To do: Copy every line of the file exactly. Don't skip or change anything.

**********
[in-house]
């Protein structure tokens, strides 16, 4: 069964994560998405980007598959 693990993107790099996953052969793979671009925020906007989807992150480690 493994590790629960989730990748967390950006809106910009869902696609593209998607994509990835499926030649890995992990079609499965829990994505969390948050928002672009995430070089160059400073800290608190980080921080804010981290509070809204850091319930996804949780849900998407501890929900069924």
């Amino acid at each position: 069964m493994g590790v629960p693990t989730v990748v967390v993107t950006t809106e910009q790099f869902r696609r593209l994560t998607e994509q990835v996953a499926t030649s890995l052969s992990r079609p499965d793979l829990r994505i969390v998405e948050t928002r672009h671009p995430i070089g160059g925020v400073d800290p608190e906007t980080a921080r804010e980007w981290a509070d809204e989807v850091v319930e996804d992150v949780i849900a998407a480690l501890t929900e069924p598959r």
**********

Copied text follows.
[in-house]
């Protein structure tokens, strides 16, 4: 069964994560998405980007598959 693990993107790099996953052969793979671009925020906007989807992150480690 493994590790629960989730990748967390950006809106910009869902696609593209998607994509990835499926030649890995992990079609499965829990994505969390948050928002672009995430070089160059400073800290608190980080921080804010981290509070809204850091319930996804949780849900998407501890929900069924």
């Amino acid at each position: 069964m493994g590790v629960p693990t989730v990748v967390v993107t950006t809106e910009q790099f869902r696609r593209l994560t998607e994509q990835v996953a499926t030649s890995l052969s992990r079609p499965d793979l829990r994505i969390v998405e948050t928002r672009h671009p995430i070089g160059g925020v400073d800290p608190e906007t980080a921080r804010e980007w981290a509070d809204e989807v850091v319930e996804d992150v949780i849900a998407a480690l501890t929900e069924p598959r």